Film Review: Under the Sun

October 11, 2019

Spoiler alert: The North Korean government suffers from a severe transparency deficit.

How do you reveal the reality of a society where government representatives script each scene you're allowed to shoot?

Simple: leave cameras rolling at all times, and show your audience the scripting and retakes of "real life" in all their glory.

You end up not with a documentary about a family going about their lives, but a behind-the-scenes reveal of a family whose dinner-table conversations, workplace interactions, and even expressed emotions are curated by government propagandists for external consumption.

No North Koreans question this process out loud--except to check their lines.In this system everyone knows the role expected of them, especially with government officials overseeing everything. So before our very eyes, we observe the theatrical production of an ideal 'Kimilsungist socialist society', played out by real citizen-actors. And when citizens know the risks of not playing the part they’re asked to play, they become good actors.

This is of course a very real aspect of life in North Korea, even when no cameras are rolling. The everyday ritualised theatrical production of 'obedient citizens willingly striving as one for the socialist cause' is one of the key means by which the state perpetuates itself. Everyone knows what to say, how to say it, and that you have to say it. Whatever your innermost thoughts may be, it's hard to break role publicly when everyone else is sticking so closely to a ‘script’.

Revealing the nature of this production, warts-and-all, is one of the key contributions of Under the Sun.But as with any behind-the-scenes look, cracks in the facade, tired actors and cock-ups are apparent.'Off stage', strategically placed cameras record poor Pyongyang kids scavenging from a trash can. We see commuters disembarking to push a tram. A government 'set manager' shoos away two women approaching the back door of a milk processing plant with a big jug; we can only guess they were looking for an off-the-books top up, unaware there were foreign filmmakers present that day.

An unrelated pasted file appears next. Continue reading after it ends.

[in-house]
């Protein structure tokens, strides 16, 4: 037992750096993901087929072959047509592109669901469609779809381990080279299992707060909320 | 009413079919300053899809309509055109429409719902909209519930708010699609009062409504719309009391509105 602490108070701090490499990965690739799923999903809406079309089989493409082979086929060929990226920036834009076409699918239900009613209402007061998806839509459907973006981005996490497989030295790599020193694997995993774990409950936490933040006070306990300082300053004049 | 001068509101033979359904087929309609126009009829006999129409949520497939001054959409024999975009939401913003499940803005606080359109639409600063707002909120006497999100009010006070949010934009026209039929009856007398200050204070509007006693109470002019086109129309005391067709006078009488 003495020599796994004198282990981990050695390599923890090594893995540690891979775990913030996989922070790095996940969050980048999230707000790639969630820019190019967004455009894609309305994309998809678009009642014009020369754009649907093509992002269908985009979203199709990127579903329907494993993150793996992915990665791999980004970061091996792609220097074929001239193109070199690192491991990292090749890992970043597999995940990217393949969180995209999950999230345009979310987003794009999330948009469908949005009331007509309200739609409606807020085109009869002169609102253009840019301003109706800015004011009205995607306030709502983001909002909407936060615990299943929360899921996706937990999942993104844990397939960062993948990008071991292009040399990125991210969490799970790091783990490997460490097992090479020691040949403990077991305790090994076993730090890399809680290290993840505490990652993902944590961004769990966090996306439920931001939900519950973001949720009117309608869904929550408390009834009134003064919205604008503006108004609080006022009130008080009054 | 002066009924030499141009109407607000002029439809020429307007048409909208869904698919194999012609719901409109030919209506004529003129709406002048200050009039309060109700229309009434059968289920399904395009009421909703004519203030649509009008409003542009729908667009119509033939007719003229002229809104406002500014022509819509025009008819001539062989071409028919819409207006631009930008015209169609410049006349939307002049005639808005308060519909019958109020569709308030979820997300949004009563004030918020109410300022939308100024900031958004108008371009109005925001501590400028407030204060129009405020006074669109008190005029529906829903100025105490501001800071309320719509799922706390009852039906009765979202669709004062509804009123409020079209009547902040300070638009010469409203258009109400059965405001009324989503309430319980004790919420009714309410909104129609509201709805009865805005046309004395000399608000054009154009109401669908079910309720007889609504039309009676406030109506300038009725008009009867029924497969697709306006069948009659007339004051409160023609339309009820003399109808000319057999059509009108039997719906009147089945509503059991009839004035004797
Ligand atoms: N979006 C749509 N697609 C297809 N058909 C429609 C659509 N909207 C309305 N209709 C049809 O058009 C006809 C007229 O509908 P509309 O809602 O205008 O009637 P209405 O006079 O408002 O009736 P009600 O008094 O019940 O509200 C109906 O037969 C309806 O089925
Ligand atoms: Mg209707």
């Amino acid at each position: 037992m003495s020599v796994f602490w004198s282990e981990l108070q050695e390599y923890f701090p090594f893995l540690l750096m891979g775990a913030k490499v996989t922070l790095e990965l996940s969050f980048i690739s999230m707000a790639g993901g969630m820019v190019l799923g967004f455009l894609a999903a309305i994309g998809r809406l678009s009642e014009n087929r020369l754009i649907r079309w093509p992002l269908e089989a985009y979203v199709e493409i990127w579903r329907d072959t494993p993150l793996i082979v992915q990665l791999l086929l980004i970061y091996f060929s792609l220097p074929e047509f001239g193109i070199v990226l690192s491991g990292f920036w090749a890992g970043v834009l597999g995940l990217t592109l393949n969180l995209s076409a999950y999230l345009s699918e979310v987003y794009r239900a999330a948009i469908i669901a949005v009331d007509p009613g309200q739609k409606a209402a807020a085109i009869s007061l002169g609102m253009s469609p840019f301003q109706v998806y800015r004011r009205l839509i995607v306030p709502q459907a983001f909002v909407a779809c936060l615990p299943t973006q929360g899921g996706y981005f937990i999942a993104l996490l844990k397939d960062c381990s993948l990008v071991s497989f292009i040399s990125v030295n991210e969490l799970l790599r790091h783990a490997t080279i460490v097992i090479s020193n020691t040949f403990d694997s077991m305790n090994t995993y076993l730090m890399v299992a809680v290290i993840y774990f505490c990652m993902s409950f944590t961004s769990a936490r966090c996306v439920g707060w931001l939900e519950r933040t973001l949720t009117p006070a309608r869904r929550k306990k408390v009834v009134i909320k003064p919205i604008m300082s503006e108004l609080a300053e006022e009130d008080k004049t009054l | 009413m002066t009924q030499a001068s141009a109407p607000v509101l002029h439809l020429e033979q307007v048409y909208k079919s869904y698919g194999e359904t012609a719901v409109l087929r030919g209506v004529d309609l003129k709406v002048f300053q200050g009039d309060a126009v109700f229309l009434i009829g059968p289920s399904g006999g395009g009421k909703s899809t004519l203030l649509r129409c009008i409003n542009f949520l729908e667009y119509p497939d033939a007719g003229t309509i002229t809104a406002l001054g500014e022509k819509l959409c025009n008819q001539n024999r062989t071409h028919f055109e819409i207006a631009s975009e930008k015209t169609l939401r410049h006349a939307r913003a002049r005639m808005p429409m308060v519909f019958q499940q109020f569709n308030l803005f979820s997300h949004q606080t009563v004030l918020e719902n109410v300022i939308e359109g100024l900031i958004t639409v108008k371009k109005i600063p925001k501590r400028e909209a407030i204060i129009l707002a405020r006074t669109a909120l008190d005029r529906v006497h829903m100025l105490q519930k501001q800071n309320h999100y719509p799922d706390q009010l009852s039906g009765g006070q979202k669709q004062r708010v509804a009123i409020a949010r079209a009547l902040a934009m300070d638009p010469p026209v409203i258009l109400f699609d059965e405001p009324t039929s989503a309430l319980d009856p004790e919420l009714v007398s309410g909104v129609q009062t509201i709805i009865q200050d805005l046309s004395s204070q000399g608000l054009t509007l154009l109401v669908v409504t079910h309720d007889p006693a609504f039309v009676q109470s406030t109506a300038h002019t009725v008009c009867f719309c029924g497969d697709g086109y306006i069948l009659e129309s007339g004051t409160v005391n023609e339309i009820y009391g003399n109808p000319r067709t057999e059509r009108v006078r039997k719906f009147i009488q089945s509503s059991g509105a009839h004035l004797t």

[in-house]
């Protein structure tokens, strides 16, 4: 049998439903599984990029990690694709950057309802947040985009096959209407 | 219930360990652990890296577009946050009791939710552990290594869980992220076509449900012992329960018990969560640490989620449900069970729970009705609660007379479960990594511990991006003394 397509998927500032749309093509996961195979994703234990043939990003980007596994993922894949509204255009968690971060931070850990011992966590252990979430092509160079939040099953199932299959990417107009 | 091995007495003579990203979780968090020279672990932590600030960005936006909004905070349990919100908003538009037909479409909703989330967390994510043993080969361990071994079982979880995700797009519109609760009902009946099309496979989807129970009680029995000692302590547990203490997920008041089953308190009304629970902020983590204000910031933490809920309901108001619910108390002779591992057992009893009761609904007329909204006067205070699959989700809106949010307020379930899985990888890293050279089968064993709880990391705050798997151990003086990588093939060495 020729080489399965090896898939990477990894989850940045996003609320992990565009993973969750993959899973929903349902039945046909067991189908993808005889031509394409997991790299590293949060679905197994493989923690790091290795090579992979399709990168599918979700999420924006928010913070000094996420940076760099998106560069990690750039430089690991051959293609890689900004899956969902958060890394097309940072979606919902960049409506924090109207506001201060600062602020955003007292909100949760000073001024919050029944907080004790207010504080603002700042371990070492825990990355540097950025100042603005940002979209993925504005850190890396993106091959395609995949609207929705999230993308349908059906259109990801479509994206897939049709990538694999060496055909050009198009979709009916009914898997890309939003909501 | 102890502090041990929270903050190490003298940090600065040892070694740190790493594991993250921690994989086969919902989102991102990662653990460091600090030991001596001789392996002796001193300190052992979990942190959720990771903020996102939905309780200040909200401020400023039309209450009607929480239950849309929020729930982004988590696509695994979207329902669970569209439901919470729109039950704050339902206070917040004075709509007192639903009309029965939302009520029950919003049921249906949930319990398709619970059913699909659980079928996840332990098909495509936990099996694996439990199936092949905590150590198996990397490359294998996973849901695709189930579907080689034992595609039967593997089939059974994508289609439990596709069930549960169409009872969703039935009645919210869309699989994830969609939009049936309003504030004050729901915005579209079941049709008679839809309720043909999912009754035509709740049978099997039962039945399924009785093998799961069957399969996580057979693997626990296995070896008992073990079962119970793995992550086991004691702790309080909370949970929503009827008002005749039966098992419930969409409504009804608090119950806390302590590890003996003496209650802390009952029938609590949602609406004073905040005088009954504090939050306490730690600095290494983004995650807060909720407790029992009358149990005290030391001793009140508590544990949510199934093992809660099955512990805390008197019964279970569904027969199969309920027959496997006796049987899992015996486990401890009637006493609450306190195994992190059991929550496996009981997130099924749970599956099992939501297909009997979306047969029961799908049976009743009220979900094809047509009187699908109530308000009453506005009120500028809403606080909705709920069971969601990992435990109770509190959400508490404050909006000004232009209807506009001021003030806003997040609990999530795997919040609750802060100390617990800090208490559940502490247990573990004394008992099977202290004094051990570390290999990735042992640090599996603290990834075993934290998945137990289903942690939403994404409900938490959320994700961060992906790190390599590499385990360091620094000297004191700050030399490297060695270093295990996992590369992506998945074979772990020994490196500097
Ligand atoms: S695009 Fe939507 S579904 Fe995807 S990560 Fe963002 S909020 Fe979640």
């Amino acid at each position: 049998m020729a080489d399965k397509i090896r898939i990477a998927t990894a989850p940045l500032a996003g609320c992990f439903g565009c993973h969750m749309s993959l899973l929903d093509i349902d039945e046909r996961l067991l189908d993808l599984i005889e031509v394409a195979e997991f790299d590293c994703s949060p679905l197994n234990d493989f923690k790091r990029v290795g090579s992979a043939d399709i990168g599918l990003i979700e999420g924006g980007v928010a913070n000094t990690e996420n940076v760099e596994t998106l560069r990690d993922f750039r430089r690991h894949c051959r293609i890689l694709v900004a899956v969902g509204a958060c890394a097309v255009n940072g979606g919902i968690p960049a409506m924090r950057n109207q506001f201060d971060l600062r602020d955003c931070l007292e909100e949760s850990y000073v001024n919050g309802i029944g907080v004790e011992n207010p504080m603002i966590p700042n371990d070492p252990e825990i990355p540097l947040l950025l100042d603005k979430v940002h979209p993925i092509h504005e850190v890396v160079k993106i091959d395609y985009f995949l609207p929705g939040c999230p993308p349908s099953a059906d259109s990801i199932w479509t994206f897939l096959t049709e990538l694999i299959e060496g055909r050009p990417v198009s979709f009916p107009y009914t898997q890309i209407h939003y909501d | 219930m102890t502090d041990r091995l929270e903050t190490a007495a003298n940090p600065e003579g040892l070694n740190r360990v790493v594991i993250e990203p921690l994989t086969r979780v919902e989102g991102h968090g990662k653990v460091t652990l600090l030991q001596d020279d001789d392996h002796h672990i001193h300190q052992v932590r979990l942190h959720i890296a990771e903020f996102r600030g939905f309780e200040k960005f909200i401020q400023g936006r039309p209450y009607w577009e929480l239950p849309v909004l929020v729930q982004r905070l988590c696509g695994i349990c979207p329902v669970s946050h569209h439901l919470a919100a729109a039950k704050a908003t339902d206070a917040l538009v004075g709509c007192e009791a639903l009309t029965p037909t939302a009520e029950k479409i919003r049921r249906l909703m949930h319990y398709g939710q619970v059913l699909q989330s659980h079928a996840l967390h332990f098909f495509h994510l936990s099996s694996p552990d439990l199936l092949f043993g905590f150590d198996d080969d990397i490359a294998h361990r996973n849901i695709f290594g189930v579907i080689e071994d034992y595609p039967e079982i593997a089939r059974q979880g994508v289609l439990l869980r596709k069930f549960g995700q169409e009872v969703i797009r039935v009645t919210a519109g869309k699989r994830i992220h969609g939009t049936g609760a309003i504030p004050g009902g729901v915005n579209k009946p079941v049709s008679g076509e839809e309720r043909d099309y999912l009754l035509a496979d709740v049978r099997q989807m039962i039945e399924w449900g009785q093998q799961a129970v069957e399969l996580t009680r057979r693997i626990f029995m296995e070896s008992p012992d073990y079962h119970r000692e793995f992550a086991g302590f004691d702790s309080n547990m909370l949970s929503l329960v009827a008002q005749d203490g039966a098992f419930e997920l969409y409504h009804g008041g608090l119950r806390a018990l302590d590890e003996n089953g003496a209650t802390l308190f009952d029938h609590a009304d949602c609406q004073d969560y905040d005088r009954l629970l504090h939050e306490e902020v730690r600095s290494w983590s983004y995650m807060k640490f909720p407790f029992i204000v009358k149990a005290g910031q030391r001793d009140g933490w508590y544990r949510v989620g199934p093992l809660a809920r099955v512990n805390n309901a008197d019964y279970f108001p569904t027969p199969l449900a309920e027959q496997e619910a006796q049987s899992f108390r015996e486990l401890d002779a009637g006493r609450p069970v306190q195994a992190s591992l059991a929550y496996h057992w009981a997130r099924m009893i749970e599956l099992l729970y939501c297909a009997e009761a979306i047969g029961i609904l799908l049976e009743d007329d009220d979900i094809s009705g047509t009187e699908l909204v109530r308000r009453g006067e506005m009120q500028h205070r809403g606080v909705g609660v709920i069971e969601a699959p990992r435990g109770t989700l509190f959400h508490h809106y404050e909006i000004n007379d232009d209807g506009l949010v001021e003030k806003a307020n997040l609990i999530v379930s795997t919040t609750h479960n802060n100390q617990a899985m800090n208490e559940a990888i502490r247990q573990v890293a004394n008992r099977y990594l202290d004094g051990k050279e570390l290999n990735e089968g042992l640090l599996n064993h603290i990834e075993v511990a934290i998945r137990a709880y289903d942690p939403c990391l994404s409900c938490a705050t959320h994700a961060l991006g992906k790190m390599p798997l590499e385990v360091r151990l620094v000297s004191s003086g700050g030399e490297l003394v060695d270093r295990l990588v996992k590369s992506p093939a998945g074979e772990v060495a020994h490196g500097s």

We see a forgetful factory worker reporting they have exceeded production targets by 150%, and in the next take 200%. It doesn't matter to any of her coworkers which fiction is used, and no one bats an eyelid.

And of course, children being less practiced in their roles within the system than adults, the best scenes feature North Korean kids. A small girl struggles to keep her eyes open while an aging war veteran wearing far too many medals bumbles through an anti-American propaganda lecture, punctuating tales of shooting down planes with praise for Kim Il-sung.

Jinmi, the star of the film, breaks down in tears when the pressure of performance becomes too much. Elsewhere, on-screen text tells us that she unwittingly revealed her parents' true occupations of journalist and restaurant worker before the government co-producers scripted them as the more socialist-appropriate textile factory technician and soy milk plant worker.

It's hard to not recall The Truman Show, and it boggles the mind to think there are 25 million people living out their lives in this theater state.

But unlike a Hollywood Movie, the enemy here is not represented by a snarling on-screen character.  The propagandists are unnamed and we rarely even see their faces properly. The enemy is in fact the system itself, whose quiet tyranny forces every citizen - including the propagandists - to become complicit in its perpetuation by allowing the expression of only a singular narrative of what it is to be a North Korean.

Watch the trailer.

The Red Box: Misunderstandings and Stereotypes about North Koreans

December 8, 2020

For North Korean refugees, resettling in a new society comes with many challenges. One of these challenges is overcoming the stereotypes about North Korea and the North Korean people.

In the latest episode of The Red Box, our North Korean friends and 2019 LiNK Advocacy Fellows talk about the struggle of of facing stereotypes after resettling in South Korea.

Watch as Jeongyol, Joy, Dasom, and Ilhyeok answer your questions in The Red Box Series!

Read the transcript of this episode below!

All: Welcome to the Red Box!